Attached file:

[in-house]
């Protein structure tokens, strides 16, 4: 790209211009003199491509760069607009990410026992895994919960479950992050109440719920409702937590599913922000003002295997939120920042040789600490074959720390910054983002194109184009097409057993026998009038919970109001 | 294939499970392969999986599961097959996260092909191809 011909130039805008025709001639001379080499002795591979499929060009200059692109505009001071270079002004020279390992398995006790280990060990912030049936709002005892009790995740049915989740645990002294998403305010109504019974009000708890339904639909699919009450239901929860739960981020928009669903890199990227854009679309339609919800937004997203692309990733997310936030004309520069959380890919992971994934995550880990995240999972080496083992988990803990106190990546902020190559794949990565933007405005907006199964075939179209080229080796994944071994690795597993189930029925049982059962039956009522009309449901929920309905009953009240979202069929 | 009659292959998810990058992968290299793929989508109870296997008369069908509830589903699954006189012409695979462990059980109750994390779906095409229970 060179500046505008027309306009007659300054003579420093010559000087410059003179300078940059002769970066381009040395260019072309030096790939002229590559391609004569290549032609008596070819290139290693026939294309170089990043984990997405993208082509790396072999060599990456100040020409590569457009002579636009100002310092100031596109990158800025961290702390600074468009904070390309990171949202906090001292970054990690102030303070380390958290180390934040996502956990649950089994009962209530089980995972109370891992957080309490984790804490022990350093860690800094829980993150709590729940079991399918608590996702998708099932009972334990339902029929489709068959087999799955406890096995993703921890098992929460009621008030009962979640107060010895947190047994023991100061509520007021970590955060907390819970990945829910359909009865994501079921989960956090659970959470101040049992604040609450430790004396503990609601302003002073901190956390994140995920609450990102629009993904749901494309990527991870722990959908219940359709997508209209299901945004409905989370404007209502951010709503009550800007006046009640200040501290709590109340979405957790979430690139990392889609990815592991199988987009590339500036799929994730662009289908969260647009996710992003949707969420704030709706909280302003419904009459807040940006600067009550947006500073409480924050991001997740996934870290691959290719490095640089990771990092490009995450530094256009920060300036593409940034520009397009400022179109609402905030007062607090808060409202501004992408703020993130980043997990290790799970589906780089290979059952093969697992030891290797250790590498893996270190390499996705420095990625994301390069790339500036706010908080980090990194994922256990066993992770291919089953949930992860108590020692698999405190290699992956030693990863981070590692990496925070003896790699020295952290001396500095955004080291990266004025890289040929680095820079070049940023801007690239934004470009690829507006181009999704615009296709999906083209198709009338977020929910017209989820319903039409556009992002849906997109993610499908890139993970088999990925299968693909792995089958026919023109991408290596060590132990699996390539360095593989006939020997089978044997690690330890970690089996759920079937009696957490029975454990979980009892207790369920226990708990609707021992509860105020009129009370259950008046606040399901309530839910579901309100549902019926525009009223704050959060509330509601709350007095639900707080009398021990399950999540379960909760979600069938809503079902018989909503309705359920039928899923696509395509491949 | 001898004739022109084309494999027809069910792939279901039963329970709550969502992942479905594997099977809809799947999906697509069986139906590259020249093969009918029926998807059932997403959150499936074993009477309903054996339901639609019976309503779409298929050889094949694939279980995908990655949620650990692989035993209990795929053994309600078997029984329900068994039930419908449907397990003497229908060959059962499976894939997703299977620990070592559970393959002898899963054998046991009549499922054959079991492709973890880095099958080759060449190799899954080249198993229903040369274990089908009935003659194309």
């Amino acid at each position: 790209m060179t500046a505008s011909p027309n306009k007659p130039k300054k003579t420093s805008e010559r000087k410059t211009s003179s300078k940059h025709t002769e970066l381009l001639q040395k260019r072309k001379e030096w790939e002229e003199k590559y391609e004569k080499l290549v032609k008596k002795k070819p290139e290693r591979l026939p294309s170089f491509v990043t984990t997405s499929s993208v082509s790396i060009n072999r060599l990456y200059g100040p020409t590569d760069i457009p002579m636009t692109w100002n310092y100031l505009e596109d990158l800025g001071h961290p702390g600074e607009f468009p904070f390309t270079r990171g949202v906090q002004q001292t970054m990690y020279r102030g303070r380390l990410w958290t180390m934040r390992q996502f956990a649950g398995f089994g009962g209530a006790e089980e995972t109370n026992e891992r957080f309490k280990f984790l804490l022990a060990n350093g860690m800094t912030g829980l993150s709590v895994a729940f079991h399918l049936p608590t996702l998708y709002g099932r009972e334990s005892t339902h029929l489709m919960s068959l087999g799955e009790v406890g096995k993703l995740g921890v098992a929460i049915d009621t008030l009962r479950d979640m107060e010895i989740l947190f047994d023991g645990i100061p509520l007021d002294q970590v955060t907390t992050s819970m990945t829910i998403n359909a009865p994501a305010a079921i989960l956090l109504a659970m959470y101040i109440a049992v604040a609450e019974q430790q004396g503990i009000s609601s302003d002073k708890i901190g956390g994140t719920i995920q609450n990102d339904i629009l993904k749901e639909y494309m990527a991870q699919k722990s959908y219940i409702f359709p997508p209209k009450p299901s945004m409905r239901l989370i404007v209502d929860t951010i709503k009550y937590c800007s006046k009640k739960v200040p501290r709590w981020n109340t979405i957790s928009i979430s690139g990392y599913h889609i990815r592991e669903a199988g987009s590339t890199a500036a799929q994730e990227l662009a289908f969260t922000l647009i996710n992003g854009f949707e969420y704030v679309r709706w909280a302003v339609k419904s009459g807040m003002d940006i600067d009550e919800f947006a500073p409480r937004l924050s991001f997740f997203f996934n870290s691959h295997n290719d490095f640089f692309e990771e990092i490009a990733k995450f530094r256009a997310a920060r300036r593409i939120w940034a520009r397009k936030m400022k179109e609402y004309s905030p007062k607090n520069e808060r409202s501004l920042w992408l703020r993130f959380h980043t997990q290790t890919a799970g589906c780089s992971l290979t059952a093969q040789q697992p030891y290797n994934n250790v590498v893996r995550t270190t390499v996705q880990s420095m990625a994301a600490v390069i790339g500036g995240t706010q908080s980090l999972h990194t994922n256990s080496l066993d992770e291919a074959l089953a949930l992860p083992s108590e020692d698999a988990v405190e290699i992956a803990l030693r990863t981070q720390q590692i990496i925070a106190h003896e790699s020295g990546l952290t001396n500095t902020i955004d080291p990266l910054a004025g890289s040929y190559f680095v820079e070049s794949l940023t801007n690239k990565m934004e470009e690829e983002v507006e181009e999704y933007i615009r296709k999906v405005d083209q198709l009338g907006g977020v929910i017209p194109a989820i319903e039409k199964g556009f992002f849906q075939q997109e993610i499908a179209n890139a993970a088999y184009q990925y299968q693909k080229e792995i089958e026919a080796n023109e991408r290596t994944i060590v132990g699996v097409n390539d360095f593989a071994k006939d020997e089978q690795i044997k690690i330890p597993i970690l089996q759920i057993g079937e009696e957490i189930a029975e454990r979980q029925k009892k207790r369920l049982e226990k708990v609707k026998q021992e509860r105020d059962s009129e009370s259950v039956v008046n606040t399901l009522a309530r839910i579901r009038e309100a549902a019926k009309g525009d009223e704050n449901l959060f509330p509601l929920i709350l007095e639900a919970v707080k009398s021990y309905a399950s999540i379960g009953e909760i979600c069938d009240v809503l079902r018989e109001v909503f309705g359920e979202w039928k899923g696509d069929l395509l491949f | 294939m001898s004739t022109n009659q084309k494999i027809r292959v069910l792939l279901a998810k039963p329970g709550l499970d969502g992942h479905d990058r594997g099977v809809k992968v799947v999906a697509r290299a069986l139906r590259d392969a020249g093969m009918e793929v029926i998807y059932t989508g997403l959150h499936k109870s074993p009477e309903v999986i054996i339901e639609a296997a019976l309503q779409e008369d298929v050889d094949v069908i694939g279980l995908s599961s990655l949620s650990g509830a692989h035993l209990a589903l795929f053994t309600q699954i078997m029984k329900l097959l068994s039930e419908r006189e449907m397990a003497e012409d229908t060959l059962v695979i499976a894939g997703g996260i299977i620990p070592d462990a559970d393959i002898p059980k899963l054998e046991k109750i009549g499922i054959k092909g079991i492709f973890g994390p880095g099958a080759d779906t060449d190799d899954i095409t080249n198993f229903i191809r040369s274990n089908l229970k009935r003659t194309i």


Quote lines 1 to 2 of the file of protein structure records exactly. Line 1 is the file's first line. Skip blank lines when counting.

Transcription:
[in-house]
């Protein structure tokens, strides 16, 4: 790209211009003199491509760069607009990410026992895994919960479950992050109440719920409702937590599913922000003002295997939120920042040789600490074959720390910054983002194109184009097409057993026998009038919970109001 | 294939499970392969999986599961097959996260092909191809 011909130039805008025709001639001379080499002795591979499929060009200059692109505009001071270079002004020279390992398995006790280990060990912030049936709002005892009790995740049915989740645990002294998403305010109504019974009000708890339904639909699919009450239901929860739960981020928009669903890199990227854009679309339609919800937004997203692309990733997310936030004309520069959380890919992971994934995550880990995240999972080496083992988990803990106190990546902020190559794949990565933007405005907006199964075939179209080229080796994944071994690795597993189930029925049982059962039956009522009309449901929920309905009953009240979202069929 | 009659292959998810990058992968290299793929989508109870296997008369069908509830589903699954006189012409695979462990059980109750994390779906095409229970 060179500046505008027309306009007659300054003579420093010559000087410059003179300078940059002769970066381009040395260019072309030096790939002229590559391609004569290549032609008596070819290139290693026939294309170089990043984990997405993208082509790396072999060599990456100040020409590569457009002579636009100002310092100031596109990158800025961290702390600074468009904070390309990171949202906090001292970054990690102030303070380390958290180390934040996502956990649950089994009962209530089980995972109370891992957080309490984790804490022990350093860690800094829980993150709590729940079991399918608590996702998708099932009972334990339902029929489709068959087999799955406890096995993703921890098992929460009621008030009962979640107060010895947190047994023991100061509520007021970590955060907390819970990945829910359909009865994501079921989960956090659970959470101040049992604040609450430790004396503990609601302003002073901190956390994140995920609450990102629009993904749901494309990527991870722990959908219940359709997508209209299901945004409905989370404007209502951010709503009550800007006046009640200040501290709590109340979405957790979430690139990392889609990815592991199988987009590339500036799929994730662009289908969260647009996710992003949707969420704030709706909280302003419904009459807040940006600067009550947006500073409480924050991001997740996934870290691959290719490095640089990771990092490009995450530094256009920060300036593409940034520009397009400022179109609402905030007062607090808060409202501004992408703020993130980043997990290790799970589906780089290979059952093969697992030891290797250790590498893996270190390499996705420095990625994301390069790339500036706010908080980090990194994922256990066993992770291919089953949930992860108590020692698999405190290699992956030693990863981070590692990496925070003896790699020295952290001396500095955004080291990266004025890289040929680095820079070049940023801007690239934004470009690829507006181009999704615009296709999906083209198709009338977020929910017209989820319903039409556009992002849906997109993610499908890139993970088999990925299968693909792995089958026919023109991408290596060590132990699996390539360095593989006939020997089978044997690690330890970690089996759920079937009696957490029975454990979980009892207790369920226990708990609707021992509860105020009129009370259950008046606040399901309530839910579901309100549902019926525009009223704050959060509330509601709350007095639900707080009398021990399950999540379960909760979600069938809503079902018989909503309705359920039928899923696509395509491949 | 001898004739022109084309494999027809069910792939279901039963329970709550969502992942479905594997099977809809799947999906697509069986139906590259020249093969009918029926998807059932997403959150499936074993009477309903054996339901639609019976309503779409298929050889094949694939279980995908990655949620650990692989035993209990795929053994309600078997029984329900068994039930419908449907397990003497229908060959059962499976894939997703299977620990070592559970393959002898899963054998046991009549499922054959079991492709973890880095099958080759060449190799899954080249198993229903040369274990089908009935003659194309």